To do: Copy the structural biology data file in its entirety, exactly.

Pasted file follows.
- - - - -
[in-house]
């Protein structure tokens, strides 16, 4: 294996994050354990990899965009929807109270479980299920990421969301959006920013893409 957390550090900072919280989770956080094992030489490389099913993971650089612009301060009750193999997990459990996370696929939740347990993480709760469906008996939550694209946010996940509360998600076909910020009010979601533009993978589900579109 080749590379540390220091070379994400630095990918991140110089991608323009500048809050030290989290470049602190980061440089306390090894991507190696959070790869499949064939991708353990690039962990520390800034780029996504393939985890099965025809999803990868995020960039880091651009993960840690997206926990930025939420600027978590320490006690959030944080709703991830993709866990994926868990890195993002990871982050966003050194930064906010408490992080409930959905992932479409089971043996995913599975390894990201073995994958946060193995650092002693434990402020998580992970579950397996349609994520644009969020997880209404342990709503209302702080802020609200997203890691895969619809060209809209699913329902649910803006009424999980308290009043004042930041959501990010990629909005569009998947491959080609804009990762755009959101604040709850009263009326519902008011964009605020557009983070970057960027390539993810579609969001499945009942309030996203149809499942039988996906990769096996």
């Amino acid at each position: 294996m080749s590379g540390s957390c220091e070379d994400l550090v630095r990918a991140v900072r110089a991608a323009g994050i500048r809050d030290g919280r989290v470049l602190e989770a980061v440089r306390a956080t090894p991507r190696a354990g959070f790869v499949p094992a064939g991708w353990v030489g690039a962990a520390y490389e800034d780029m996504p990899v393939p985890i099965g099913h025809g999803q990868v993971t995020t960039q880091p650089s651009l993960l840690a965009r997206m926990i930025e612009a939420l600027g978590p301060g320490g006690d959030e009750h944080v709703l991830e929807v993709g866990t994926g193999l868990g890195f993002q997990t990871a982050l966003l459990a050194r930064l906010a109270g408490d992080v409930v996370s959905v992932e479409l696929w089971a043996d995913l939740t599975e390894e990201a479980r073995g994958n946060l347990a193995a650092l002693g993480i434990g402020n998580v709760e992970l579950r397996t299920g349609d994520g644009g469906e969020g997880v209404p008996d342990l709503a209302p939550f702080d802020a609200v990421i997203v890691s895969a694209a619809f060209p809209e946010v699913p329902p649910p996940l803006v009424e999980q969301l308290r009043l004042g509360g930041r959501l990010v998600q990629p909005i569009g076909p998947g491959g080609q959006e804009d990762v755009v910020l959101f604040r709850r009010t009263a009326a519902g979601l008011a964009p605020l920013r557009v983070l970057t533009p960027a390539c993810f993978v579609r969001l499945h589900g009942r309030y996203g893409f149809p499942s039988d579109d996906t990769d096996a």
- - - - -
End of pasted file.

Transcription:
[in-house]
């Protein structure tokens, strides 16, 4: 294996994050354990990899965009929807109270479980299920990421969301959006920013893409 957390550090900072919280989770956080094992030489490389099913993971650089612009301060009750193999997990459990996370696929939740347990993480709760469906008996939550694209946010996940509360998600076909910020009010979601533009993978589900579109 080749590379540390220091070379994400630095990918991140110089991608323009500048809050030290989290470049602190980061440089306390090894991507190696959070790869499949064939991708353990690039962990520390800034780029996504393939985890099965025809999803990868995020960039880091651009993960840690997206926990930025939420600027978590320490006690959030944080709703991830993709866990994926868990890195993002990871982050966003050194930064906010408490992080409930959905992932479409089971043996995913599975390894990201073995994958946060193995650092002693434990402020998580992970579950397996349609994520644009969020997880209404342990709503209302702080802020609200997203890691895969619809060209809209699913329902649910803006009424999980308290009043004042930041959501990010990629909005569009998947491959080609804009990762755009959101604040709850009263009326519902008011964009605020557009983070970057960027390539993810579609969001499945009942309030996203149809499942039988996906990769096996």
């Amino acid at each position: 294996m080749s590379g540390s957390c220091e070379d994400l550090v630095r990918a991140v900072r110089a991608a323009g994050i500048r809050d030290g919280r989290v470049l602190e989770a980061v440089r306390a956080t090894p991507r190696a354990g959070f790869v499949p094992a064939g991708w353990v030489g690039a962990a520390y490389e800034d780029m996504p990899v393939p985890i099965g099913h025809g999803q990868v993971t995020t960039q880091p650089s651009l993960l840690a965009r997206m926990i930025e612009a939420l600027g978590p301060g320490g006690d959030e009750h944080v709703l991830e929807v993709g866990t994926g193999l868990g890195f993002q997990t990871a982050l966003l459990a050194r930064l906010a109270g408490d992080v409930v996370s959905v992932e479409l696929w089971a043996d995913l939740t599975e390894e990201a479980r073995g994958n946060l347990a193995a650092l002693g993480i434990g402020n998580v709760e992970l579950r397996t299920g349609d994520g644009g469906e969020g997880v209404p008996d342990l709503a209302p939550f702080d802020a609200v990421i997203v890691s895969a694209a619809f060209p809209e946010v699913p329902p649910p996940l803006v009424e999980q969301l308290r009043l004042g509360g930041r959501l990010v998600q990629p909005i569009g076909p998947g491959g080609q959006e804009d990762v755009v910020l959101f604040r709850r009010t009263a009326a519902g979601l008011a964009p605020l920013r557009v983070l970057t533009p960027a390539c993810f993978v579609r969001l499945h589900g009942r309030y996203g893409f149809p499942s039988d579109d996906t990769d096996a």